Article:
Fox News defended Republican presidential hopeful Jeb Bush after he said he would still have authorized the invasion of Iraq "given what we know now," claiming that Bush simply misunderstood the question.
Former Florida Governor Jeb Bush faced criticism from conservatives for comments he made during a May 11 interview with Fox News host Megyn Kelly, where he said that he would have authorized the invasion of Iraq after Kelly asked him if he would have done so "knowing what we know now." Conservative columnist Byron York called Bush's response a "disastrous defense of the Iraq War" and radio host Laura Ingraham commented that "there has to be something wrong" with Bush for his answer.
But Fox News quickly helped Bush whitewash his comments as a misinterpretation. On May 11, soon after the interview aired, Kelly said that Bush was trying to answer a different question.
On the May 12 edition of his radio show, Fox's Sean Hannity gave Bush a platform to "clarify" his comments because "The media seems to be taking it another way and I wanted to see if I could clarify that today." Bush claimed that he "interpreted the question wrong" but argued "I don't know what that decision would have been" on invading Iraq.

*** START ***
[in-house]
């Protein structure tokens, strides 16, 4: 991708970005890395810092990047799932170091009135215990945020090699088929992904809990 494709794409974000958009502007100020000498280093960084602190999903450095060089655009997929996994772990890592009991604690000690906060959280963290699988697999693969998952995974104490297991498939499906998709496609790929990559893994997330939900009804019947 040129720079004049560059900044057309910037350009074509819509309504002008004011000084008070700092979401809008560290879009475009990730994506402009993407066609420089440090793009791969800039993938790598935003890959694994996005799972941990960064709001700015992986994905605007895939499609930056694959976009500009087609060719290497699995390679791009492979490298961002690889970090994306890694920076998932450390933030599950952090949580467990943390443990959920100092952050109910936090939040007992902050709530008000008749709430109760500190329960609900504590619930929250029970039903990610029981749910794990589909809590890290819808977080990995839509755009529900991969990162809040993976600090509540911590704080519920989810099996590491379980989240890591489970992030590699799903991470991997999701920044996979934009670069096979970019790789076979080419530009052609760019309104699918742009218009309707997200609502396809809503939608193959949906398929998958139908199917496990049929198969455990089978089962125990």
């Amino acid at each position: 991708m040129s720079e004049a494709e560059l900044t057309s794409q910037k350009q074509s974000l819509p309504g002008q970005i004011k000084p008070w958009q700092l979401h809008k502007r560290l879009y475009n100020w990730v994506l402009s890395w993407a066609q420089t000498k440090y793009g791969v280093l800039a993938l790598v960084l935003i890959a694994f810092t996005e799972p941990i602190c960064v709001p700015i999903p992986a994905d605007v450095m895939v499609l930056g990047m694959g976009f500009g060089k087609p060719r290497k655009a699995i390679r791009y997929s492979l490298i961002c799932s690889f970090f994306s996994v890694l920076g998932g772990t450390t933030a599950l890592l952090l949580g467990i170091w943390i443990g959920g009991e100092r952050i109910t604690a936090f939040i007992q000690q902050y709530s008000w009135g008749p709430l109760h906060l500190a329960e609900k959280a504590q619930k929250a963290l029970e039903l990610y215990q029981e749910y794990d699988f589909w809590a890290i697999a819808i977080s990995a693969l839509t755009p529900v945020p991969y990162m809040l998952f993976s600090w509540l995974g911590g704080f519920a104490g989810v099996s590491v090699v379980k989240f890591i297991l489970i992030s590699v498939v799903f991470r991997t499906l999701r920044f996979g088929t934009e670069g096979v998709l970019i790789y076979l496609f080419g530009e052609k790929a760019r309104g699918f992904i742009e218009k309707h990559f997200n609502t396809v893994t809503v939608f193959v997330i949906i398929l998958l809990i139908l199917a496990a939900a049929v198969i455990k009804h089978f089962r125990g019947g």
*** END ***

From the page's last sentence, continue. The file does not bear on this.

Later on The Kelly File, Kelly discussed Bush's comments with Fox senior political analyst Brit Hume. Hume argued that Bush "clearly misunderstood your question, although the question was quite straightforwardly posed." Hume added that Bush's answer was "clearly and unmistakably an answer to a question about what you would have done had you not known what we know now."
Now that Hillary Clinton has announced a run for the presidency, conservative media are responding with predictable ire. While most of their discussion of the former Secretary of State has remained similar over the years, before she announced this run for the presidency conservatives occasionally struck a different tone:
Research by Nicholas Rogers, Lis Power, and Hannah Groch-Begley
After spending over a week denying that Indiana's "religious freedom" law could be used for anti-gay discrimination, Fox News is now contradicting itself by arguing that the law has been "gutted" by new language that prohibits business owners from using it to discriminate.